I'm developing a bit of a collection of AMD cards that I'd really like to put on display over my desk. While designing a stand however I started wondering if there was a safe way to run the RGB (and maybe even fans?) without needing to connect it to an actual computer.
First question: is it safe to put power to a GPU through just a PCIe slot (http://www.interfacebus.com/Design_PCI_Express_16x_PinOut.html) and the supplemental power with a custom built power supply? I'm not asking about the safety of the power supply, but the safety of a card with only power connected and nothing else
Second question: RGB lighting would probably be straight forward, but what if I wanted to put a potentiometer on the stand for controlling the GPU fans with? Is that just crazy to think of or does anyone know of a straight(ish) way of doing this?
I would suggest that you gain access to the fan cables of each video card and plug those into a 12-volt connector from a PSU using whatever adapter is needed. I would recommend against powering up the video cards using the PCIe connector, especially since you did not mention using any display output from the video cards. It would save you time and energy to just power the fans on the video cards. You could use the same PSU to power all sorts of RGB lighting effects, as there are lots of LED kits to be found for placement inside of cases and things of this nature.
This sounds like a good blog for the Red Team Modders group. Are you a member?
Thanks for the reply! Also, not a member, but I'll look into it. Been an AMD fan since the Athlon 64. I'm not so much looking to power any RGB lights, but specifically the RGB lights built into the shroud for the GPU. Assuming those aren't powered with fan power, might try unplugging supplemental and turning on my computer and see what happens lighting wise.
I was thinking any RGB on the actual Heat Sink Shroud probably has it own tiny cable that plugs into the GPU PCB board. IF all the RGB is located on the Fans then that probably has its own tiny cables to plugs into the PCB board.
Looking at YouTube Video for the Red Devil RX 6900XT disassembly,https://www.youtube.com/watch?v=14f5w4gPcTw ,the video shows two small cables being disconnected from the PCB Board. I imagine one is for the RGB on the Heat Sink and the other was for the fans.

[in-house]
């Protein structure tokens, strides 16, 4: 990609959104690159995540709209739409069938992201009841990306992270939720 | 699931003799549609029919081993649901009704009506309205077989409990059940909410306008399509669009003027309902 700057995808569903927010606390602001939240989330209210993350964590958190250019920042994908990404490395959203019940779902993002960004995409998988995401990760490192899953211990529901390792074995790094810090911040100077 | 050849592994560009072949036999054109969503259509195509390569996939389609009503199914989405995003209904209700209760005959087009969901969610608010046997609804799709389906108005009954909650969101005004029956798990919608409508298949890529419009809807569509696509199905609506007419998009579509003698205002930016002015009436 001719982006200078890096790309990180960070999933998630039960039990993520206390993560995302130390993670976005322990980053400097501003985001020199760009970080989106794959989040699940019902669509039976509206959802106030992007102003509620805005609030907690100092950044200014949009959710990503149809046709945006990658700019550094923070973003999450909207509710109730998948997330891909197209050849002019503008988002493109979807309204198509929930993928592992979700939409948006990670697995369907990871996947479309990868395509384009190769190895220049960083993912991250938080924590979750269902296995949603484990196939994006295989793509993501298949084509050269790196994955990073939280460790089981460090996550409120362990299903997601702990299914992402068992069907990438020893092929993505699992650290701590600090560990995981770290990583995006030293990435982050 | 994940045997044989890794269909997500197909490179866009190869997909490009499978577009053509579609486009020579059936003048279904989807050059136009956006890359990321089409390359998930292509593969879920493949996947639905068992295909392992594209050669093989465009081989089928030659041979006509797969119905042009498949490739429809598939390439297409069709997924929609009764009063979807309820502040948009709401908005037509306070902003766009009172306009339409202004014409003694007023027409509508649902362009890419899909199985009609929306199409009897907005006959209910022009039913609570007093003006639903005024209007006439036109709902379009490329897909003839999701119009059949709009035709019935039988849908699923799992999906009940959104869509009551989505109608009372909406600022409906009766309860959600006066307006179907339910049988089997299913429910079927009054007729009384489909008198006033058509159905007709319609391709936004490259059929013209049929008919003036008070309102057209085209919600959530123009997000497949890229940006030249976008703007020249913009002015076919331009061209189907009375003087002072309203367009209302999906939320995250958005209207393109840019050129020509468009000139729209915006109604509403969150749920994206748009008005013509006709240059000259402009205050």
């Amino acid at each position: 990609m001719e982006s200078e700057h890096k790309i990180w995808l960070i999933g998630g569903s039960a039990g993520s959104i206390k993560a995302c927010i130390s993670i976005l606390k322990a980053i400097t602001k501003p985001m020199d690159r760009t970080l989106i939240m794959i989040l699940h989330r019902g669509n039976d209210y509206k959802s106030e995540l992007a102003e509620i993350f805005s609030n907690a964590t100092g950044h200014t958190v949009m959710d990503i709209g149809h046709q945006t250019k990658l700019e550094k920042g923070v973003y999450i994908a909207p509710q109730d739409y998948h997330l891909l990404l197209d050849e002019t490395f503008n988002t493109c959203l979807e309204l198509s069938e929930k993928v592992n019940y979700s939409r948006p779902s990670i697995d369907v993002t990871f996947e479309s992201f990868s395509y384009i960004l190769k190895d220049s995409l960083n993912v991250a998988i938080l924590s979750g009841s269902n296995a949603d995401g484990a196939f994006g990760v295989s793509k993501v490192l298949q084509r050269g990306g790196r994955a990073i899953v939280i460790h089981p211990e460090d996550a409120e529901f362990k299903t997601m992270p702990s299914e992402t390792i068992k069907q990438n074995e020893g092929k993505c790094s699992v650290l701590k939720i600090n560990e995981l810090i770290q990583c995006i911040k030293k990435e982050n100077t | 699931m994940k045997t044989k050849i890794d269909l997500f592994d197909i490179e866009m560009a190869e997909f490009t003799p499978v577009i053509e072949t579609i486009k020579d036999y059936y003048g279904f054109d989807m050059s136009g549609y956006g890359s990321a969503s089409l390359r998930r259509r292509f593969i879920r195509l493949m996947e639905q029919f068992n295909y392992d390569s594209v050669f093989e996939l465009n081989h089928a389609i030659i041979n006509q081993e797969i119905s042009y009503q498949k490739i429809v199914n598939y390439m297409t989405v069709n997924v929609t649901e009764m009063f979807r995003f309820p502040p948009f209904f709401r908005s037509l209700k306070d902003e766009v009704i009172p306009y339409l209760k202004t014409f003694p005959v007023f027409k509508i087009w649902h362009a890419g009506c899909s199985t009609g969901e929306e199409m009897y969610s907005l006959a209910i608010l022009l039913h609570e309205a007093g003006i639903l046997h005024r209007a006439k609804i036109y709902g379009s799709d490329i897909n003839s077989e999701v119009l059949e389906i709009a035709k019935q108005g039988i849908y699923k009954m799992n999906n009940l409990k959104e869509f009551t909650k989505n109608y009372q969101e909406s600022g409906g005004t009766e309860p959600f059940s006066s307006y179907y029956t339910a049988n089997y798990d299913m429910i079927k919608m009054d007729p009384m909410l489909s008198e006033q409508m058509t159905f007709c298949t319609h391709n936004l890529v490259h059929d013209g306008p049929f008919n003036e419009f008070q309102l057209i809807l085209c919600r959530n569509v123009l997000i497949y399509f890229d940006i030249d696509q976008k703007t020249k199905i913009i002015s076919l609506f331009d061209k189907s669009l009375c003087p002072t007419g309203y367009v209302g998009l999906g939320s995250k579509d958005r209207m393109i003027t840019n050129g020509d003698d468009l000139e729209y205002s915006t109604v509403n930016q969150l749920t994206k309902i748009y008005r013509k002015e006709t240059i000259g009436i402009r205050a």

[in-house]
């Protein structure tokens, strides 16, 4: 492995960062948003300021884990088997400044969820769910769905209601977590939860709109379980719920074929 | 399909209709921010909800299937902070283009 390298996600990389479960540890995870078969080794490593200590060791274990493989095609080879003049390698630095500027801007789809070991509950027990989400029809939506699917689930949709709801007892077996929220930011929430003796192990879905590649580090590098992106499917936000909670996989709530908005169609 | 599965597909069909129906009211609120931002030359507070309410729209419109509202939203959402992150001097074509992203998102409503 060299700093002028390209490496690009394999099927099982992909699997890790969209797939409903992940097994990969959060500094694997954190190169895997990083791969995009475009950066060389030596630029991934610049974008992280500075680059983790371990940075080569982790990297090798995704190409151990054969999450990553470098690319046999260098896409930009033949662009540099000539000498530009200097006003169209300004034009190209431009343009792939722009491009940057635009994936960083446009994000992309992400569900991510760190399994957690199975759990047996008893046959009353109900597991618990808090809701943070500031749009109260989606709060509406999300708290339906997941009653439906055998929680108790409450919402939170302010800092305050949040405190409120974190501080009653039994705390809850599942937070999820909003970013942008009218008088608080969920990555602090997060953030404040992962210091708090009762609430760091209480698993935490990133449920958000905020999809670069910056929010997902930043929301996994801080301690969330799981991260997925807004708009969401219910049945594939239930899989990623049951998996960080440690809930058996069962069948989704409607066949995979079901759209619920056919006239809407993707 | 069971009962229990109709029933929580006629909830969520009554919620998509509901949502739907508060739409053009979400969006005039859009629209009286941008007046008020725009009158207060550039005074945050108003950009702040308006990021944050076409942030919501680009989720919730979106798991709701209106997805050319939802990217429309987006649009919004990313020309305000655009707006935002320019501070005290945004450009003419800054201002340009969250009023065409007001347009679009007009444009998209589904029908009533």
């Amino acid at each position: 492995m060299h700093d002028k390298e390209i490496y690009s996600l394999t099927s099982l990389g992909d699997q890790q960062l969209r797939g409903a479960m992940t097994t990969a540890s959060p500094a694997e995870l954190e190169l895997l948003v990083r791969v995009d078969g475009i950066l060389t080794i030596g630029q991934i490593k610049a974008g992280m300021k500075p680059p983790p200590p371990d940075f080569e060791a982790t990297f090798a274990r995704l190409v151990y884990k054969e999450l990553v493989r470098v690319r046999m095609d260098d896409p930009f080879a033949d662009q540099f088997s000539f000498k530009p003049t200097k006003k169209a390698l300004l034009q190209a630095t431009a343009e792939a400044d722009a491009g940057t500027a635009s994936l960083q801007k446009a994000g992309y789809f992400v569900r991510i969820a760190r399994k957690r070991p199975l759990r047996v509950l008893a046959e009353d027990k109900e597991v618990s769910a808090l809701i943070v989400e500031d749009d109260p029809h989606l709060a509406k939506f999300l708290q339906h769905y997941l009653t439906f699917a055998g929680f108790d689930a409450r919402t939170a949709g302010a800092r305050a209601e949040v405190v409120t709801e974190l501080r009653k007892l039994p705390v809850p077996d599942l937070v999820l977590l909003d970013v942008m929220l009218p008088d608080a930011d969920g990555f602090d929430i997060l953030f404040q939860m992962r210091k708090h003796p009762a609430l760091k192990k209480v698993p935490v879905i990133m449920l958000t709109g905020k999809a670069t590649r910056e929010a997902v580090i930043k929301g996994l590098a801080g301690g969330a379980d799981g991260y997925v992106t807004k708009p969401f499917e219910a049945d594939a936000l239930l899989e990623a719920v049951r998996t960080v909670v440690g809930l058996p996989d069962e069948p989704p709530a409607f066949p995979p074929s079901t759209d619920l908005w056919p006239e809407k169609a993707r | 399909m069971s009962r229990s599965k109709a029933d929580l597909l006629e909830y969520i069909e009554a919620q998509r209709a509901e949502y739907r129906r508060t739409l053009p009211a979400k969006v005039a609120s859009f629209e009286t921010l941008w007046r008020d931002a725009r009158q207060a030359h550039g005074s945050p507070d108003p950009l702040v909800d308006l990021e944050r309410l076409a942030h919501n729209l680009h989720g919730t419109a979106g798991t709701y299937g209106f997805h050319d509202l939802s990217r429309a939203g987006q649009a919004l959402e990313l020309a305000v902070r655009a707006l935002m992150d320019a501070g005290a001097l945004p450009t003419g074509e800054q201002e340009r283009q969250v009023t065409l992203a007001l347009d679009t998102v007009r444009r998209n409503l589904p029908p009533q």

I already have a 5700 XT 50th Anniversary Edition with the shroud taken off for a water cooler, let me look at some voltages and put power to the shroud separately this weekend and I'll post back with what I find. Next step would be trying to find out what I could do to make it look as stock as possible, but one step at a time.
Ok, so I didn't get around to figuring out what the pinouts and voltages are on the GPU because the connectors were too covered by the EK block and I honestly didn't feel like draining my loop and pooling out the GPU just for this, but it does look like I could just 3D print some connectors and put power and voltage to the cooler to get it to light up and make the fan spin. The only (lightly possible) problem I saw is that the fan may be put off center when the wire is forced between the PCB and shroud, which could cause it to rub if controlled through a potentiometer on it's own. I'm also not sure if I want to put this much work into modifying the cards themselves for this approach. I'm now wondering what the power draw of a Raspberry Pi would be with a PCIe shield connected and a potentiometer, along with the IoT spin of Fedora on ARM64, that I could install corectl and the Radeon driver onto (not that it would really matter) to control the fan with. Here's some pics I took of the fan connectors if anyone wants to reference it
I suspect the two pin is for the RGB, and the other 4 pin has the same pinout as a PWM fan header on a mother board (THIS IS AN ASSUMPTION, USE THAT IDEA AT YOUR OWN RISK). Also, just so it's in the back of your minds, I'm hoping to be able to control this with a USB-A wall wort (could do USB-C I guess too if I needed the voltage). Really don't want to need a flux capacitor to power my decorative GPU collection with 🙂
Actually I Just had another thought. What if I made a PCB with the same general shape of the GPU board, same screw holes, then place the same RGB/Fan connectors in the same spot on the GPUless PCB. Then I can have the stock cooler on display, and have the actual GPU itself on display with a water block which is meant to have the RGB powered by an external source anyways? I love the EK blocks since RDNA started anyways, would be great if I could have both my love for AMD and love for EKWB on the same shelf. Could also use a black solder mask on all of the PCB's so they look reeeeeeal nice.
I have no technical expertise to input here on this project, however, I am here to support you and can't wait to see the final project!